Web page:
Chris Viale, who's been spearheading bowling's Olympic cause in recent months, made the above Facebook post as news of bowling's omission from the Paris 2024 Games began to spread today.

Today's announcement came a month earlier than Viale and World Bowling CEO Kevin Dornberger had anticipated; both previously had said they expected an announcement to come in late March. They were hoping that the inaugural World Bowling Junior Championships, the finals of which take place March 23 on specially installed lanes inside a Judo arena in Paris, would help showcase bowling’s adaptability to any environment, indoors and outdoors, and its appeal to youth around the world.

Dornberger told BJI earlier this month that, "Timing-wise, if they’re still deliberating on March 23, yes, I would expect to see some there. If we're out, I would expect to not see people there."

In a phone call with BJI today, Dornberger said, "I am personally very disappointed, World Bowling is disappointed, and I think we have to step back and take a look at where we're going long-term with this."

President of the Paris 2024 organizing committee Tony Estanguet, a gold medalist in canoeing in three different Games — 2000 in Sydney, 2004 in Athens and 2012 in London — told Agence France Presse that the inclusion of sports such as breakdancing helps make the Olympics “more urban” and “more creative.” He added that the four chosen sports are “geared towards youth and completely in line with our vision … they reflect Paris 2024’s identity.” The AFP’s story can be found here:

Viale vowed that his efforts on behalf of bowling's Olympic cause now will swing to the 2028 Olympics slated to be held in Los Angeles.

“I don’t think the pitch needs to be different. It just needs to be better articulated and better organized in a more timely fashion,” said Viale, who expressed the importance of beginning efforts for inclusion in any forthcoming Olympic Games as far in advance as possible.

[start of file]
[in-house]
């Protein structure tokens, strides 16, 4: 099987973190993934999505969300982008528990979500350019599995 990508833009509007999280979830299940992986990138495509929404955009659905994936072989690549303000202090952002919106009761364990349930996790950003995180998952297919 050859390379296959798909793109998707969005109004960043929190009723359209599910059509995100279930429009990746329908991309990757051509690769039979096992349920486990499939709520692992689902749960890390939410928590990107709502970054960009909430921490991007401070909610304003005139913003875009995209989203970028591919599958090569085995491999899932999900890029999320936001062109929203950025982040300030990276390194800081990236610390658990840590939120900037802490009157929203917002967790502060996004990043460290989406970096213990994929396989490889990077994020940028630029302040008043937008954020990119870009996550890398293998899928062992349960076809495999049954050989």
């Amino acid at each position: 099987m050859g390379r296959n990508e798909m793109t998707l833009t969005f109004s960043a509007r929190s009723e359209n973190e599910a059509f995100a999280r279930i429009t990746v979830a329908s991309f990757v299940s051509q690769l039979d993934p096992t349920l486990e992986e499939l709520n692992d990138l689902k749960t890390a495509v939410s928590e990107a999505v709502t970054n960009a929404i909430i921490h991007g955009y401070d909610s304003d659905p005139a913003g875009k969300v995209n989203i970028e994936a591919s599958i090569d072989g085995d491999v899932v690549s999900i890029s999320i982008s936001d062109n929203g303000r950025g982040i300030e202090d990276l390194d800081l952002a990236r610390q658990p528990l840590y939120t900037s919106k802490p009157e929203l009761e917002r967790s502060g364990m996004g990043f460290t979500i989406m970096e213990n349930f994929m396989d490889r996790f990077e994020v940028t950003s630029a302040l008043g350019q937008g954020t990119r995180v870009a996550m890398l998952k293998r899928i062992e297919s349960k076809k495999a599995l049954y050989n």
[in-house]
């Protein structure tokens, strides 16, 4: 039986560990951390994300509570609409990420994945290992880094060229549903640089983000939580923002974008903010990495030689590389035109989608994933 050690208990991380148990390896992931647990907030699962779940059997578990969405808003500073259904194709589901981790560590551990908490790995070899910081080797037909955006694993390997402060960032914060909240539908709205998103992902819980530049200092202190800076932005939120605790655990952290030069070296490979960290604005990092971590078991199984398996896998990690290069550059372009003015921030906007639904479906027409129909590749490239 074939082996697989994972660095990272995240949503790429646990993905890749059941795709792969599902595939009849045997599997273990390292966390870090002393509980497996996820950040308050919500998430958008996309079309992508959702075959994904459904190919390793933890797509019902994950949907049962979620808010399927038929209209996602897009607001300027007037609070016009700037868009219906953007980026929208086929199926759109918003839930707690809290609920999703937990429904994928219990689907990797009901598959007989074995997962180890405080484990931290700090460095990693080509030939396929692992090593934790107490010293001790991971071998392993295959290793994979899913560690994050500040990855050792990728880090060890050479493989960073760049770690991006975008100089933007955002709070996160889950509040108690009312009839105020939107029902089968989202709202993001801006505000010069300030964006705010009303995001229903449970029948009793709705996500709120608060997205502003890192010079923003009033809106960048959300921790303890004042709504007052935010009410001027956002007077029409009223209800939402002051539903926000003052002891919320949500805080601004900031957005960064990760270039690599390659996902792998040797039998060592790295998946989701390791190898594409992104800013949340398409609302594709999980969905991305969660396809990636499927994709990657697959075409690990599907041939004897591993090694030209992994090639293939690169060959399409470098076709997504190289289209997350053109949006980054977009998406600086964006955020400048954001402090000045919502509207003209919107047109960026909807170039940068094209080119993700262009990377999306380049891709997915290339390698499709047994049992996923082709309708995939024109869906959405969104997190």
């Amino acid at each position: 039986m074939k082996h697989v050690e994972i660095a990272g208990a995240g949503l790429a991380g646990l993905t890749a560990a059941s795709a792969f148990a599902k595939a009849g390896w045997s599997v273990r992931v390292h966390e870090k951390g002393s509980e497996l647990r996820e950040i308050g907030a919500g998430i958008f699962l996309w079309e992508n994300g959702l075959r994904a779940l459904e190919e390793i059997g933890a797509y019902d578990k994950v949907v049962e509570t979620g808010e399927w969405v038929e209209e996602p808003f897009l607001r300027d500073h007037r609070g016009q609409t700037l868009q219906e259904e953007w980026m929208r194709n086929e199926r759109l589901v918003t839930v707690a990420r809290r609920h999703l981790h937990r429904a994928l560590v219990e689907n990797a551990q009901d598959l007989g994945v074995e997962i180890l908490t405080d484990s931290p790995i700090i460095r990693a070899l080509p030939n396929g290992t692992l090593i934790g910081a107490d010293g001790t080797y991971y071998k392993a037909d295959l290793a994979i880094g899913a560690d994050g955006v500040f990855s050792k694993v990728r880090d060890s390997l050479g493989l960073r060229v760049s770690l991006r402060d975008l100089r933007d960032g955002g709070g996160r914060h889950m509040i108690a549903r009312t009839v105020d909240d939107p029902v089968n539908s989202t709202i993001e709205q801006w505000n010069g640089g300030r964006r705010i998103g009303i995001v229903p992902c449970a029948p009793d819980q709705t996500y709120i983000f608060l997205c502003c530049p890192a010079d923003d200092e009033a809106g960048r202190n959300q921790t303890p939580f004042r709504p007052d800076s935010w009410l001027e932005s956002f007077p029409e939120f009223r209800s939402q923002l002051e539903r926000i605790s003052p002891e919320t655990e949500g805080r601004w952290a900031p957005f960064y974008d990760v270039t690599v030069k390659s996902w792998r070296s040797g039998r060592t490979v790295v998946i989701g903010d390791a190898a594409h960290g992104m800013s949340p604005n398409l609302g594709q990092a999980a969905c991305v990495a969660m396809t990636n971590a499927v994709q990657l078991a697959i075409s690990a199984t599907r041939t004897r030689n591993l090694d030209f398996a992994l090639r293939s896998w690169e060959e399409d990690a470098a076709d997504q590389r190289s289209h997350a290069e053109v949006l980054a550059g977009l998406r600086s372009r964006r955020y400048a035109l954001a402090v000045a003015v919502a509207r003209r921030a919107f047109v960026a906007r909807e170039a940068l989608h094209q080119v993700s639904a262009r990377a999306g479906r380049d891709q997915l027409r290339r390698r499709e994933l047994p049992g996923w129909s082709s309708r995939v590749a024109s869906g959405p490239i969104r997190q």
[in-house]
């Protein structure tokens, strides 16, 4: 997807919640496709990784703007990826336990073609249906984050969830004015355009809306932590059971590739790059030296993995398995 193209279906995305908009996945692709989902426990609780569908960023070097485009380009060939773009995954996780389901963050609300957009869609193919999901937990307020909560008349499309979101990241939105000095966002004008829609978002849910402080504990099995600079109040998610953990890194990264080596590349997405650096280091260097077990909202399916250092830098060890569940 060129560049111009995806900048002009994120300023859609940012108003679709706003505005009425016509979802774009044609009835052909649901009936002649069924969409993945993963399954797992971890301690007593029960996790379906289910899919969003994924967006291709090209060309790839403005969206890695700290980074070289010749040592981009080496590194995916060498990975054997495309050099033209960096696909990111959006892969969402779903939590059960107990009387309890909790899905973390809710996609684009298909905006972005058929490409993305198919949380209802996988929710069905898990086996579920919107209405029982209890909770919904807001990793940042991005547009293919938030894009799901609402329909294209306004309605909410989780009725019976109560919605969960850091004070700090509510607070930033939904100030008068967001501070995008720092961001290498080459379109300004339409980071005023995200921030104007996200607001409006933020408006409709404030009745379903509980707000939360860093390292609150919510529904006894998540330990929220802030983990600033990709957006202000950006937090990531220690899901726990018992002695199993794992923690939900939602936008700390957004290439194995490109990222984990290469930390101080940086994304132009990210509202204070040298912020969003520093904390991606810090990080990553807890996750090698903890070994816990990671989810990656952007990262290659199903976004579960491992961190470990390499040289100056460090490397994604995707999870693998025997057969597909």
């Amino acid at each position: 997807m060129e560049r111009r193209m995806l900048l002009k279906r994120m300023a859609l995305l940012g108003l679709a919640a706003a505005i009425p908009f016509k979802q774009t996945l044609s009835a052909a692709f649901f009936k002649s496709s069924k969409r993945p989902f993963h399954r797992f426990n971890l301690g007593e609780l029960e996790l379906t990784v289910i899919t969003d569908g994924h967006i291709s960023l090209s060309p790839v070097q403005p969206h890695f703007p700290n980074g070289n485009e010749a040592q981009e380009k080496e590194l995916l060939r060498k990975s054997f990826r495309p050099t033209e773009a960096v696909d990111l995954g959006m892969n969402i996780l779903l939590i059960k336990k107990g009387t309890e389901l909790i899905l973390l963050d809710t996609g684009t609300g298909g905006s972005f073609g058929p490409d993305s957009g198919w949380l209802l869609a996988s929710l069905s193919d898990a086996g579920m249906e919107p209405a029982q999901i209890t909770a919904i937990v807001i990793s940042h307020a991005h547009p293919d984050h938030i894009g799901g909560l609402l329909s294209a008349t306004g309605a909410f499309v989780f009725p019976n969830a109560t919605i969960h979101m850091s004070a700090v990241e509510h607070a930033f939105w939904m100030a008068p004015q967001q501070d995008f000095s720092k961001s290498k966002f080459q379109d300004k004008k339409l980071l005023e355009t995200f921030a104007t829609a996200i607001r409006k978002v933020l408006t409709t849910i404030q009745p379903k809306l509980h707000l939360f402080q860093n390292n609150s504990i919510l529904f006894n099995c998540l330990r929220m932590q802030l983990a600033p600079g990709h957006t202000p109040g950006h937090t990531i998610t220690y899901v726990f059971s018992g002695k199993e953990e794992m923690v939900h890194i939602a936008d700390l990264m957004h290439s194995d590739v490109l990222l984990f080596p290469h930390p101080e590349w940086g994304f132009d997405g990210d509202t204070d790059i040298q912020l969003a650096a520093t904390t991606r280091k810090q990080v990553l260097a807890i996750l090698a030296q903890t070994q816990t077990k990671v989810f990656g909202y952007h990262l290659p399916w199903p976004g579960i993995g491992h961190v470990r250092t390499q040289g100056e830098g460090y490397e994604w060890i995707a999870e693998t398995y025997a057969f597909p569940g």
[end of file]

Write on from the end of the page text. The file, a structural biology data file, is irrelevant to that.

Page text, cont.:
“I don’t think we need to change much of what we have added to our presentation over the past two months,” he added. “We need to highlight youth movements around the world, and we’ve done that. We need to highlight the massive amount of people around the world who follow the sport, and we’ve done that. And we need to make sure that people understand that the sport is very technical and very athletic, and we’ve done that.

“The problem is, a lot of these things that we’ve pulled together in the last two months probably seem like it might not have even mattered.”

Asked if that thought demoralized him at all, Viale said, “I don’t get demoralized.”

Today’s news is being widely reported throughout global media. Here is a sampling of those stories:

Deadspin: Paris 2024 Olympics Set to Become Much Cooler with Inclusion of Breaking

Associated Press: Breakdancing’s Conquest of the Globe Seemingly Knows No Bounds

BBC: Paris Organizers Propose Breakdancing to IOC as New Sport for 2024

Yahoo: Breakdancing to be Considered for 2024 Paris Olympics in bid to Make Games ‘More urban and Artistic’

Japan Times: Paris 2024 Proposes Breakdancing Competition, Gives Cold Shoulder to Baseball